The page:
“He worked hard for thirty years,” said Frances, turning her attention back to the row of vegetables. “His work fed and clothed you, Eleanor. That should count for something.”
It counted. But what also counted was her father’s implacable will. What he said was what must be done, and on his schedule. Never mind if her mother had just cleaned the house or fixed lunch or run one of his errands. If he wanted green beans for supper then someone must pick the beans. Not him, of course. He had a bum back and high blood pressure.
“He takes advantage of you.”
Ellie’s mother set the metal pail on the ground, wincing as she straightened. But Frances never used her bad hip as an excuse for anything.
“Your father and I have been married a long time.” Frances fixed her gaze on her daughter. “Not sure you understand what that means.”
“Oh, here we go. The divorced daughter speech. Yes, I know I couldn’t make the first one last beyond five years and then I waited forever to embark on marriage number two. So, okay, I’ve never been married to one person for a long time. Not yet, anyway. But I can still see things clearly, you know. I see how Dad treats you, and how it’s gotten worse over the years, ‘specially since he retired.”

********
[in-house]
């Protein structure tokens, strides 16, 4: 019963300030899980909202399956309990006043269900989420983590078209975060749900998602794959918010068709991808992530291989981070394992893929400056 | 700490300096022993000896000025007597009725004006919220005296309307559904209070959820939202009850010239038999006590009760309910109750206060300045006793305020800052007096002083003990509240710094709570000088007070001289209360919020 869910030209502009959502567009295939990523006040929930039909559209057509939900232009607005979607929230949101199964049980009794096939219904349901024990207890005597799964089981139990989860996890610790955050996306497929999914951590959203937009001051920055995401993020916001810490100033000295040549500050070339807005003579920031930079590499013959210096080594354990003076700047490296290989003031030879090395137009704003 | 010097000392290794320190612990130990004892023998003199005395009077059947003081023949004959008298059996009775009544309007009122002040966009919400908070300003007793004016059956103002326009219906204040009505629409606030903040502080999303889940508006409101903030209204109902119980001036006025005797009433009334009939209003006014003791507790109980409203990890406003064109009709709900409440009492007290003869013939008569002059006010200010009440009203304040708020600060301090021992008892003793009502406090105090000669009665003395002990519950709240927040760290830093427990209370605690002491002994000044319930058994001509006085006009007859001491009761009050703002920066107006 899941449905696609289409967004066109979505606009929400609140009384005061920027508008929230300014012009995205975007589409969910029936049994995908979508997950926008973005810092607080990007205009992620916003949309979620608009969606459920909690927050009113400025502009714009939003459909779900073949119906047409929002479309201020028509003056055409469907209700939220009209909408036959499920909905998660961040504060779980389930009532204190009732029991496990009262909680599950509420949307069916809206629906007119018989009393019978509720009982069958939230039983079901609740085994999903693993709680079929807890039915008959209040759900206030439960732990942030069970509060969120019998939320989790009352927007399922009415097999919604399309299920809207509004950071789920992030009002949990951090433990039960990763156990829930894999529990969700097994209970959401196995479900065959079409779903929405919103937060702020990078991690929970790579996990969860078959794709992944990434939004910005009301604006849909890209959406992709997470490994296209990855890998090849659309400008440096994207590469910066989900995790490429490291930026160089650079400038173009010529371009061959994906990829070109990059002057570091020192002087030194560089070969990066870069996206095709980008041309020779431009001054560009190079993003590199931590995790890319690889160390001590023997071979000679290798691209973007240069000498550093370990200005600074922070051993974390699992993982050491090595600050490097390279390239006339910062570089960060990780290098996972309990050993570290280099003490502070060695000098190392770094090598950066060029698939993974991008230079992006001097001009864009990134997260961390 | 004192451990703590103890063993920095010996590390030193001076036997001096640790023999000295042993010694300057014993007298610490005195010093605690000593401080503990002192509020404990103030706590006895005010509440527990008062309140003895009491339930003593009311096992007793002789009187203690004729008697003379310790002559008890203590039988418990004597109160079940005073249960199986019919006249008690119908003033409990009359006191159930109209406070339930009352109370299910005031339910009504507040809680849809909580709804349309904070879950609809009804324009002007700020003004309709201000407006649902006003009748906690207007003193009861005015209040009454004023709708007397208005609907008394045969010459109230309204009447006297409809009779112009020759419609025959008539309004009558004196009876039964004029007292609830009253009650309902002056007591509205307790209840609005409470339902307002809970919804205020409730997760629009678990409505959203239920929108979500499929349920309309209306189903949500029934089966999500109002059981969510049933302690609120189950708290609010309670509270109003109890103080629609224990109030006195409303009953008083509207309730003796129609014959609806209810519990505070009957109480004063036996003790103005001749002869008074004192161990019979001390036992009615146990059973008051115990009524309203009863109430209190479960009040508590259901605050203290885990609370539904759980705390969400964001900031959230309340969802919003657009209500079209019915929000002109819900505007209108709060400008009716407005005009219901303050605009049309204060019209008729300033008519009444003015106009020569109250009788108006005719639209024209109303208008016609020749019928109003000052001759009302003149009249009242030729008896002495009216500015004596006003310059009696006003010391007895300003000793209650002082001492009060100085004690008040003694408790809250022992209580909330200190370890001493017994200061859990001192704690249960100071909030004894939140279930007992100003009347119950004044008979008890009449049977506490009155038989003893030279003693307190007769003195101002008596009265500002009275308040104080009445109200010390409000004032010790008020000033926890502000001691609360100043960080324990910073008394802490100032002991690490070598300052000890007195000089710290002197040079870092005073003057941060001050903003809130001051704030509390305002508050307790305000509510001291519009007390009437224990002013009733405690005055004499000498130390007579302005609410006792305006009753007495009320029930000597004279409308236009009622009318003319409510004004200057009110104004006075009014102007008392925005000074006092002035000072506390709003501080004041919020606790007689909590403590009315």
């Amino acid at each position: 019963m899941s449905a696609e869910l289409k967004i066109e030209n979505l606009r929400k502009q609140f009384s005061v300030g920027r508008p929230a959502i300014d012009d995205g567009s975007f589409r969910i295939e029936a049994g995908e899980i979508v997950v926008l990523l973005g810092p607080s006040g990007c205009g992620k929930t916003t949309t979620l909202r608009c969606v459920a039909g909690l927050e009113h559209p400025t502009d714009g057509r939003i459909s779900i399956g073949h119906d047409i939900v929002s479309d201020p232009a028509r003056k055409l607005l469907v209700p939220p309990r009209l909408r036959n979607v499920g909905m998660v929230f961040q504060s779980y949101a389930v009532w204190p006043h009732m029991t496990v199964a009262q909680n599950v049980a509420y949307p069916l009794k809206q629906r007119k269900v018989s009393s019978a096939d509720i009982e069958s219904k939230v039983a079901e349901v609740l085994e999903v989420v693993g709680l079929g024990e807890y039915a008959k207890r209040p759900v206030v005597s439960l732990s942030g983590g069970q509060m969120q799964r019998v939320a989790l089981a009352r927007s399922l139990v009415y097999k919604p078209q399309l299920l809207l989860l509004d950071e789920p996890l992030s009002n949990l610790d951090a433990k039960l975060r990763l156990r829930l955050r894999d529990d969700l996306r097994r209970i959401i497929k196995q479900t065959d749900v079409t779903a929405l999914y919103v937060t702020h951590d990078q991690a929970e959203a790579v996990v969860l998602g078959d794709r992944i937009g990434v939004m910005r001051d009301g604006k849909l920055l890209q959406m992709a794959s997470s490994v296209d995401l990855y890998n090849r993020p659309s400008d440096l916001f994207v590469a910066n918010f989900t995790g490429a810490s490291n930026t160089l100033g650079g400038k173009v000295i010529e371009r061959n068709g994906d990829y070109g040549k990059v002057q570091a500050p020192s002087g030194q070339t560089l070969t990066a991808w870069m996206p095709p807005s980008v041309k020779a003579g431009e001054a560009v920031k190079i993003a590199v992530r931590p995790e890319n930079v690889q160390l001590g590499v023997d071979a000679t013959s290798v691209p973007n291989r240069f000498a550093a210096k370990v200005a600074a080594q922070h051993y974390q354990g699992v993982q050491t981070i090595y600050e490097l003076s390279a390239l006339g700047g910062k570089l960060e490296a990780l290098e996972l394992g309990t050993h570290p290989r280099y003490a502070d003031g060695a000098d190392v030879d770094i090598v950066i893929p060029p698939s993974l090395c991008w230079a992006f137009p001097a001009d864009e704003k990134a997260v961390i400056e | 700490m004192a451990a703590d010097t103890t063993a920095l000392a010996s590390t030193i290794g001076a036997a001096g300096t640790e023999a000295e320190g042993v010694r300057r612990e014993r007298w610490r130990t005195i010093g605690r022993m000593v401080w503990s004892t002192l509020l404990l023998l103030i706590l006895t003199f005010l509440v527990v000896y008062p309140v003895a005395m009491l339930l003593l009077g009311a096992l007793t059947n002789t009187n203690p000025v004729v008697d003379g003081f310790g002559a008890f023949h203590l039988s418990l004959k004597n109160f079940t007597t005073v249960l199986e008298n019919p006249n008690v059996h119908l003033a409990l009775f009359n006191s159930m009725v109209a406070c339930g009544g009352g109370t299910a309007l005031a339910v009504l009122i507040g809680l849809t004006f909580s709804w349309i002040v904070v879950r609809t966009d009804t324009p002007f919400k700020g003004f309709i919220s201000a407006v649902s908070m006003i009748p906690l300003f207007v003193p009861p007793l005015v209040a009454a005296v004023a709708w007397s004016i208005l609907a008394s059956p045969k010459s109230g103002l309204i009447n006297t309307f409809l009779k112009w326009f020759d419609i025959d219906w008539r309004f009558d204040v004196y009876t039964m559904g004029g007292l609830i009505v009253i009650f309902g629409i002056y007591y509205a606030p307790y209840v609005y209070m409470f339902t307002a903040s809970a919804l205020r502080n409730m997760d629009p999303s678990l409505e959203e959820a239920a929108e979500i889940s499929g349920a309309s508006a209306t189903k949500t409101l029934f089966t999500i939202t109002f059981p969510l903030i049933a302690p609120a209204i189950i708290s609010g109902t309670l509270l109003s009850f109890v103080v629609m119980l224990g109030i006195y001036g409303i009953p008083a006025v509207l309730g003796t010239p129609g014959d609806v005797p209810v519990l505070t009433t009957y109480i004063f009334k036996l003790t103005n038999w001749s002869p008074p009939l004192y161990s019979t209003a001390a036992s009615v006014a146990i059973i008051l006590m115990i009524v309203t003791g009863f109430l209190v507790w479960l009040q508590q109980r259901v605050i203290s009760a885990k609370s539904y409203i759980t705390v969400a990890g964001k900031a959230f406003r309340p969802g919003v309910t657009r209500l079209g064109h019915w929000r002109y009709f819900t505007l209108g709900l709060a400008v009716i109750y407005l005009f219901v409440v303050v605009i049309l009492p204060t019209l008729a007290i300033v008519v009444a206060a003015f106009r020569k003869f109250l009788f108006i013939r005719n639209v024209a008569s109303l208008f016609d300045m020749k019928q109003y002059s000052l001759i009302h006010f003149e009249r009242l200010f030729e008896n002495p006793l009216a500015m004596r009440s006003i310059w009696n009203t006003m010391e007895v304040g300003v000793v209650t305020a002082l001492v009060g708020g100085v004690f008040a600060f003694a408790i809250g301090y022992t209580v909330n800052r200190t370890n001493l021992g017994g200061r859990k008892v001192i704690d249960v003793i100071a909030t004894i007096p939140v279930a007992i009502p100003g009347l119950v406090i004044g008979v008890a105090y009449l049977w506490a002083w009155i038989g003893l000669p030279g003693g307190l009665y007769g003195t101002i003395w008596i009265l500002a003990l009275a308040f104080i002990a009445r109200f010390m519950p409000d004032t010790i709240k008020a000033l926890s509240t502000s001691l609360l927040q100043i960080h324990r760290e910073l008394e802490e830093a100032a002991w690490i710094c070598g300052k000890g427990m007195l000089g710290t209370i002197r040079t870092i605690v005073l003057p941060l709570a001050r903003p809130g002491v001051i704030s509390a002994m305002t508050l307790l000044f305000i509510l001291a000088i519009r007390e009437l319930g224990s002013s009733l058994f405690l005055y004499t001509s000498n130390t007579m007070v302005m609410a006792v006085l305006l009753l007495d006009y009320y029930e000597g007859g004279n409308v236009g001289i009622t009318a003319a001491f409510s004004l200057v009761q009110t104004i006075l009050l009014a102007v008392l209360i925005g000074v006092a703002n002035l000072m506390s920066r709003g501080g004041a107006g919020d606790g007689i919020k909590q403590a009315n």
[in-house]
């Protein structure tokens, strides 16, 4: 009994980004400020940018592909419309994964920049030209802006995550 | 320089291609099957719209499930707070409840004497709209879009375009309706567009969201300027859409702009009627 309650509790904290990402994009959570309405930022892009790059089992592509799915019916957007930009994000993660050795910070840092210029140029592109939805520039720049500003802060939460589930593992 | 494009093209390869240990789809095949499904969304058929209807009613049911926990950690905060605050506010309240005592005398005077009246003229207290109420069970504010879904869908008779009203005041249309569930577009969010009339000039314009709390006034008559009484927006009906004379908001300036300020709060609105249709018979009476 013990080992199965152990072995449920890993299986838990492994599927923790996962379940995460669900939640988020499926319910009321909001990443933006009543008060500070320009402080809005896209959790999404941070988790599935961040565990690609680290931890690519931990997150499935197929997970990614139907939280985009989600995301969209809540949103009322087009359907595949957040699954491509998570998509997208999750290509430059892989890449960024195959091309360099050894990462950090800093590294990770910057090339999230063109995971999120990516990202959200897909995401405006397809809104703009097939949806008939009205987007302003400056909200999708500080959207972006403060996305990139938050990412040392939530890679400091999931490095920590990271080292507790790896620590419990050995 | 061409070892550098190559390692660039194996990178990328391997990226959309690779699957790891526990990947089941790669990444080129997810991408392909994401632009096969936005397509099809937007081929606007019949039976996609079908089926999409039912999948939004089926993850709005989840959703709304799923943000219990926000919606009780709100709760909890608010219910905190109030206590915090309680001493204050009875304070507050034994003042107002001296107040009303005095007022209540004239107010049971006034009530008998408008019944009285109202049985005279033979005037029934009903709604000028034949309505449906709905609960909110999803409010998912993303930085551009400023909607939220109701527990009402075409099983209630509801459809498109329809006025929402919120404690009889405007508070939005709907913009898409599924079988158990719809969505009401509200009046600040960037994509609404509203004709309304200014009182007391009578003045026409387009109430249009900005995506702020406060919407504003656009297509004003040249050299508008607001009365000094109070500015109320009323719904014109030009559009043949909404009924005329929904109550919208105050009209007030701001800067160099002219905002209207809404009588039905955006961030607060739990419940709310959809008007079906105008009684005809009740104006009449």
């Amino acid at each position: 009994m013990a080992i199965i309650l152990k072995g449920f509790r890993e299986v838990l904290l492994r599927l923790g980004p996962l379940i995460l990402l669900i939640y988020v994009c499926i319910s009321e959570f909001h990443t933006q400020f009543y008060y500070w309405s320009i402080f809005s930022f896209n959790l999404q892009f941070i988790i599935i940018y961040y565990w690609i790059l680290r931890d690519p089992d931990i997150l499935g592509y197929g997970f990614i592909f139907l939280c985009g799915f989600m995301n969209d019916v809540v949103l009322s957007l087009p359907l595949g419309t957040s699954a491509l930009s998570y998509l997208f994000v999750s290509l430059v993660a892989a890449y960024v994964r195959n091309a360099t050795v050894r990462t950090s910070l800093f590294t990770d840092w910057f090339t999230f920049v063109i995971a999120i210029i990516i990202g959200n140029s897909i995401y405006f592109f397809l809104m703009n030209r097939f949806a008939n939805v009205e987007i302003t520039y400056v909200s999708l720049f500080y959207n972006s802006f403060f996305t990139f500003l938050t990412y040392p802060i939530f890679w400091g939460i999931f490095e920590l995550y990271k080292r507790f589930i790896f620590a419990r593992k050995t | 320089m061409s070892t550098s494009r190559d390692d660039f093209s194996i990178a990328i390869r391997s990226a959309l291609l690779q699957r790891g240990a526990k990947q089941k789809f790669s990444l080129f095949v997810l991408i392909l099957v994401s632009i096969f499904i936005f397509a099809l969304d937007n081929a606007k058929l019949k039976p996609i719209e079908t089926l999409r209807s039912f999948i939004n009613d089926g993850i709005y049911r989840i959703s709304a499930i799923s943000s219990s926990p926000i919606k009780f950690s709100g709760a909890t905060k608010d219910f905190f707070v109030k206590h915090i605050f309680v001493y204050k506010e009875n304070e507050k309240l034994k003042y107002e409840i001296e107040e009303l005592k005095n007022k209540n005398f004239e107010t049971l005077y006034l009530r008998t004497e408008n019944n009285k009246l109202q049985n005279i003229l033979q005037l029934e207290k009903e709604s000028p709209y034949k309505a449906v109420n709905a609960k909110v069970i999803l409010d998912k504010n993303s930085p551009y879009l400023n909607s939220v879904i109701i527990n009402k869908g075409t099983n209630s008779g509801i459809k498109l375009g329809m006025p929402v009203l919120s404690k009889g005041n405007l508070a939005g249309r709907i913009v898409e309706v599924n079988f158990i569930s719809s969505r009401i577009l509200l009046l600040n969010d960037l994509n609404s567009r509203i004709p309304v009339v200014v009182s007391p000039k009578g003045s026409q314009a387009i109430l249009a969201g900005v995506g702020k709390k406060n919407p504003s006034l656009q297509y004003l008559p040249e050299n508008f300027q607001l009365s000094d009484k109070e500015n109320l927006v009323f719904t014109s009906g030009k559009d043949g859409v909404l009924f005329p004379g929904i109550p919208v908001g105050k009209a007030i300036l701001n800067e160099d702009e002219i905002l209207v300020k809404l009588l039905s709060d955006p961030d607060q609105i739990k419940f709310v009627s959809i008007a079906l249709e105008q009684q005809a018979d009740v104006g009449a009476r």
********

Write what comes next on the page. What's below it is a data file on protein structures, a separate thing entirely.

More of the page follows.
Frances shoved her hat back away from her face. “Did you ever think he might be bored? Or feeling useless? He never got into any hobbies, you know. Couldn’t really, when he was working those crazy hours. Only thing he ever did outside of work was keep up the yard. So that’s what he’s got left. The yard. And me. And you kids, when you bother to talk to him.”
“We don’t have much to say to each other.” We never did, Ellie thought, with a spasm of regret.
“Doesn’t have to be much. Just talk. Tell him about your work or something.”
“He thinks my work is boring.”
“He said that?”
“No, but I see his eyes glaze over whenever I bring it up. Well, to be fair guess it is a little boring. Teaching ten-year-olds. Not the most scintillating occupation. Heck, I bore myself talking about it.”
“Then find something else to do.” Frances dumped another pail of beans into the bushel basket. “No use being bored when you’re young. You’ll suffer enough of that when you get old.”
“Not so easy.” Ellie pulled a few beans off the bushes and tossed them in her pail. “Changing jobs.”
“Easier than being unhappy.” Frances stood at the end of the row, wiping her face with a tissue. “Your dad, you know—or maybe you don’t, as he doesn’t talk about it—never wanted to be an electrician. He wanted to be an architect, like Steve. He saved money for college by working many different jobs. After school, summer, whatever he could get. Never had any fun, like most of his friends. Worked all the time. Finally, he had the money saved up, but the summer before he was go off to college his mother’s house burned down. She didn’t have any insurance. Not everybody did back then.”